Being a Northern chap and therefore of good grace (Well, a fellow Lancastrian and all!) he hauled himself down to the Cock for a swift pint! Top bloke who took my apologies in good heart and with the aforementioned good grace. The Milk Stout it was for both of us and it was absolutely LUSH! Gorgeously roasted and with that hint of lactose sweet/sour, it was a lovely pint. I will have to see if my good buddy The Ale Man has some stashed away!

The Cock deserved a longer stay. Felt like a proper local, but on the edge of the big city. Dark inside with wood panelled walls, lots of dark wood seating on the exposed wood floor, it really is a lovely pub. Next time I’m down, I’ll make a bee-line! However, I had my colleague waiting in Pelt Trader……Oops

More Keystone Cops stuff here as my buddy needed to eat. So I suggested Cask on Charlwood Street, but by the time I stood outside Pimlico Tube station, he’d give up and headed back to t’hotel! Not to be discouraged, I just got a step on. I was a tad peckish too by this point!

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(Cask was busy!)

Much to my chagrin, I don’t bump into too much cask ale by Mallinsons in Manchester. To my delight, there were THREE on at Cask! Unfortunately, I had a monstrously early start so couldn’t do all three to go with my scrummy Stilton & Bacon burger….Citra & Alias were more than fine enough The Citra brought out the best in that hop with lovely tart grapefruit clearing that Stilton palate. The Alias had plenty of fruit along with a pronounced bitterness which, if anything, lifted it above the lovely Citra! 2 Single hopped pales by one of my favourite breweries! Beer Heaven!

Really friendly & helpful staff here – could have stayed ’til closing…..damn that early start!

Thursday saw me (via little advanced St Patrick’s Night drink with some swanky Irish associates!) at The Southampton Arms in Gospel Oak. I love this long bar and it was really busy this evening. Fortunately we managed to grab a table so I could enjoy a lovely slightly bitter and gorgeously roasted pint of Long Nines Stout by Hopcraft. I didn’t care that it was 6% abv. It was lush! The only shame tonight, was that I couldn’t hear the Jimmy Cliff album being played on the turntable! Great bar, friendly staff and locals. (Didn’t realise that it was the same people who owned The Cock Tavern in Hackney!)

A damned long week. Would’ve liked to have visited more bars/pubs, but you know what they say “Work is the curse of the drinking classes!”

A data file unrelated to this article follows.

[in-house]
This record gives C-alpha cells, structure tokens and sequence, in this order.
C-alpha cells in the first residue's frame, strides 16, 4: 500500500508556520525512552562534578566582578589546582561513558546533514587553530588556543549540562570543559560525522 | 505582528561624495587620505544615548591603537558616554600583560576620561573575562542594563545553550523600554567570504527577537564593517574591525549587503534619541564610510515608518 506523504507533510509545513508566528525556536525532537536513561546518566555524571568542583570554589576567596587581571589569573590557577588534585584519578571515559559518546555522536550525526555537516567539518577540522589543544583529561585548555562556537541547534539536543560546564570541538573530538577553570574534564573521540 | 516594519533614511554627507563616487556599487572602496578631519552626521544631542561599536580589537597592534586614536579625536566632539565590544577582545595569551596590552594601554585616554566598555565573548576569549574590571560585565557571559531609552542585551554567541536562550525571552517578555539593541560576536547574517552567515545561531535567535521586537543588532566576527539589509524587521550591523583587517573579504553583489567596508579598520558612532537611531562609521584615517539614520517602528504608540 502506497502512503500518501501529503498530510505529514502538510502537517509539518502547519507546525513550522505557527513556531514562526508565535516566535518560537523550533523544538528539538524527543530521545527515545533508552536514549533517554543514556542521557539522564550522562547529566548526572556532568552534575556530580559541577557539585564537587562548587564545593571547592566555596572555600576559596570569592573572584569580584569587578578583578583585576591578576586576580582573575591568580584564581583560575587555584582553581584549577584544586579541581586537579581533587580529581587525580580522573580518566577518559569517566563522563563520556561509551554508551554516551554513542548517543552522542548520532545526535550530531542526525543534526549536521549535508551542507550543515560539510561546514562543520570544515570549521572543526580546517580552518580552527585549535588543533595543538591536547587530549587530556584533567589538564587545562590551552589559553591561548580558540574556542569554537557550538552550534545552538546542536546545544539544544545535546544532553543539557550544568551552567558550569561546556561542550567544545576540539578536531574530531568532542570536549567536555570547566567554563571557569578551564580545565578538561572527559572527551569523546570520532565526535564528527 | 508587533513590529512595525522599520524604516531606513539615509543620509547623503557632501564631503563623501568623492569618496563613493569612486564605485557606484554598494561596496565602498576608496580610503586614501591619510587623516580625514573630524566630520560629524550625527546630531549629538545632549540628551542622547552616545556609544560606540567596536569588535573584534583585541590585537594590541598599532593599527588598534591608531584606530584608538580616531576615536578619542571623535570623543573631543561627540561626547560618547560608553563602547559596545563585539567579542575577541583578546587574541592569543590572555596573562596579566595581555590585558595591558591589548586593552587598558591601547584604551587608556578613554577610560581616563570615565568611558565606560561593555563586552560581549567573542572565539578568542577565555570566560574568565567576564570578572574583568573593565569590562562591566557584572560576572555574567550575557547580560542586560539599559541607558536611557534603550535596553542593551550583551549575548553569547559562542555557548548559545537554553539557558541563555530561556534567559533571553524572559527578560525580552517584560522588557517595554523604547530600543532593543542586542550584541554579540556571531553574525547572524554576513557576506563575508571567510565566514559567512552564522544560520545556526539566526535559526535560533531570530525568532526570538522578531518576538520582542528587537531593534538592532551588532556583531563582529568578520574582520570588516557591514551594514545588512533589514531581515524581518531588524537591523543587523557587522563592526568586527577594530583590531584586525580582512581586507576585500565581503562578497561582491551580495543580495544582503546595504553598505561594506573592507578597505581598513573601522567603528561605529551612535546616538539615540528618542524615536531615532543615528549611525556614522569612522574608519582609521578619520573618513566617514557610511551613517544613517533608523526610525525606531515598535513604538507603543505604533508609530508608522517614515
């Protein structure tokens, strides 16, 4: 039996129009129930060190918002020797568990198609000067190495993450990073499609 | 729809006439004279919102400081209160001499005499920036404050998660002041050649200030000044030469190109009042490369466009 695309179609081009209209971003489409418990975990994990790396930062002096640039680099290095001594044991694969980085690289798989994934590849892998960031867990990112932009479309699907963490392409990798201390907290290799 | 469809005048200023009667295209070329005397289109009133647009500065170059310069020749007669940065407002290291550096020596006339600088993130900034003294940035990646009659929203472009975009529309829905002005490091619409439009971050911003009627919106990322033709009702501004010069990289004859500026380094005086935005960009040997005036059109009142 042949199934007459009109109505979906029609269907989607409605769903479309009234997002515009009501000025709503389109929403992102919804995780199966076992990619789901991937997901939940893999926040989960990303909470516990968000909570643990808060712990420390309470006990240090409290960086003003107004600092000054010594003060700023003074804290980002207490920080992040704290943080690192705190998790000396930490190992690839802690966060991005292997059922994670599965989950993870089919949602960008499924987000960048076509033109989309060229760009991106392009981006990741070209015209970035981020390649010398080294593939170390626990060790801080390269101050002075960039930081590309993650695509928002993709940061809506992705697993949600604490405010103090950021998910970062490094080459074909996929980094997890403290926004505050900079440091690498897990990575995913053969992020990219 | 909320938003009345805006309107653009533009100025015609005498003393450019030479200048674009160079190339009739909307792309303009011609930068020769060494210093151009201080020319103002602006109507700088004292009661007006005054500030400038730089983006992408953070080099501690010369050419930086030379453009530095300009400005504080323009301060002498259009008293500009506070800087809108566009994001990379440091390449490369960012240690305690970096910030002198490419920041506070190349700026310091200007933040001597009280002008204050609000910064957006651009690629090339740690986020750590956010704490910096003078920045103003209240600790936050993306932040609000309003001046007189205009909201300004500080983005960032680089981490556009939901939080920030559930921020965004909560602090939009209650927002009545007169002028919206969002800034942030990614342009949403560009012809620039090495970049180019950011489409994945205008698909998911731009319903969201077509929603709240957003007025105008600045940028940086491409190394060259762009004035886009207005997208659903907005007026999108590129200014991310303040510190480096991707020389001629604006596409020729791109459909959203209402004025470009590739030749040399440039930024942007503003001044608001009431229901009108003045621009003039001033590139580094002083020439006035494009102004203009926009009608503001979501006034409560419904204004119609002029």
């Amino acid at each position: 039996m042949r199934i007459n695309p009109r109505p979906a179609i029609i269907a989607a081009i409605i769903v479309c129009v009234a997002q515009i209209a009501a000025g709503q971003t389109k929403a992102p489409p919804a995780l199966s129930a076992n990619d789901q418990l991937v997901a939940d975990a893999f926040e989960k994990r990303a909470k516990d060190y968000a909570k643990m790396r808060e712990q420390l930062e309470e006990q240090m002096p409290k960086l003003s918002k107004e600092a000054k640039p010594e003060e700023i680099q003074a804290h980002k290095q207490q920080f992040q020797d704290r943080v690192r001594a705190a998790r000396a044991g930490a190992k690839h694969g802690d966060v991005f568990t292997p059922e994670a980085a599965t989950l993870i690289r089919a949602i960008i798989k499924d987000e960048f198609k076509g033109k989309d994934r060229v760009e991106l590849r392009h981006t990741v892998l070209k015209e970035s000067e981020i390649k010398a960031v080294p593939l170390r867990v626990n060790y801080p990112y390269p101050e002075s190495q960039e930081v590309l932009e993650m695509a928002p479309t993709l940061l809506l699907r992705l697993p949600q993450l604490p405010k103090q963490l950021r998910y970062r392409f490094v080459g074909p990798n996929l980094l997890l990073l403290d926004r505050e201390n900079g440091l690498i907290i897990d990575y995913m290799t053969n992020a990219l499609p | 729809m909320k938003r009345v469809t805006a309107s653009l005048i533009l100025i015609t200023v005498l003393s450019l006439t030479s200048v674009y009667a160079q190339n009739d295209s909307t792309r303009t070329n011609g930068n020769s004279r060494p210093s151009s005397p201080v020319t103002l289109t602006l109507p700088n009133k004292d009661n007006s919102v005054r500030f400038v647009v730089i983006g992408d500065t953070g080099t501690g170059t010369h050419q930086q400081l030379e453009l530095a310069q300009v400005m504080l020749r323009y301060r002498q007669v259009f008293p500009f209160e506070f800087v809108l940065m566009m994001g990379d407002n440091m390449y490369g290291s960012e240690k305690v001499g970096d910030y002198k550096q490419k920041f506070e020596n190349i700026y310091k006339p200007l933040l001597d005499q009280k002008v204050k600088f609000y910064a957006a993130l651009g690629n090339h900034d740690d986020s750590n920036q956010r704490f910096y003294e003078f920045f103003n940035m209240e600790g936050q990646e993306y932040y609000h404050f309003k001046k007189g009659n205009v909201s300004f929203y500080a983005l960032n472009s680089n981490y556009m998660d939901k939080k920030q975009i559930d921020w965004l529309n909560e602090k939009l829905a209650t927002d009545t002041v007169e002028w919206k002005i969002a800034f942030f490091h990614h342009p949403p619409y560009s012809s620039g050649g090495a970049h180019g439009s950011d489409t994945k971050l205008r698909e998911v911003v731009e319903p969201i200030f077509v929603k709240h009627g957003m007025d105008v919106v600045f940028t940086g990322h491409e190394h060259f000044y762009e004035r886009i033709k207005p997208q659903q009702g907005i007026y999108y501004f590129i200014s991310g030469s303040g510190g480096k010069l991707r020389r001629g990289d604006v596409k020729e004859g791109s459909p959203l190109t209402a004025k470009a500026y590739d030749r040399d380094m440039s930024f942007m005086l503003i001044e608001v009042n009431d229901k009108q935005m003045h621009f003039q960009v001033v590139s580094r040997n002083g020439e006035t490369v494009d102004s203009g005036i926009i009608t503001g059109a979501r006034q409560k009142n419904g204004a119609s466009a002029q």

In summary though, the thing that made this week the undoubted pleasure it was, was meeting new people, both from the other side of the bar (unfailingly friendly), or chance encounters. This beer malarkey is all about the people. They were lovely! (Now. where IS that Shadwell based tattooist…..just fancy a chalice glass on my arm…..)

Well…..that’s it with London for a while I suppose…

On that note….’til next time….

Slainte!

Hornbeam Brewery MTB @ The Salford Arms 25/09/2013

Hornbeam

So. It’s a Thursday. Also happens to be payday (YAY!). A choice between checking out my new Virginmedia setup, or pop down to The Salford Arms for the MTB with Dentons’ own Hornbeam Brewery. I won’t insult your collective intelligence with the obvious question…….!

A quick (almost telepathic) exchange with Tom revealed that there was no food on. So off to Caribbean Flavas on New Bridge St and possibly the saltiest meal I’ve ever had! Next time, I’ll go for the Jerk rather than curried chicken! It DID promote the thirst though!

Walking back in, there was the reassuring sight of my Arch-Nemesis at the bar. Furnishing me with a pint of Milestone Black Pearl Stout. Gloriously roasted and smooth with lovely notes of toast and mild coffee, we settled down in the front room to await the event.

Quiet. Again. What is WRONG with this picture, eh? A local brewer making an effort to come across town (on a Man U v Liverpool night to boot!) and talk about their excellent beers….an opportunity missed, to say the least!

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Kevin Rothwell – the head honcho at Hornbeam – was a most convivial host. He started commercially brewing in 2007 having been a keen “full mash” brewer at home since his teens. Brewing on a (Sketchy memory time alert!) 6 beer barrel plant (1 Bbl = 36 gallons) they brew up to 100 x 9 gallon casks a week, with about 10% or slightly less going into bottles.

In response to a question, Kevin told me that they have distributed pretty much across the whole of the North West, from Lancaster down to Derbyshire. However, now the focus is pretty much on the Greater Manchester area with a number of regular accounts. Whilst talking, Kevin was popping bottles…..first up was a taste of Black Coral Stout.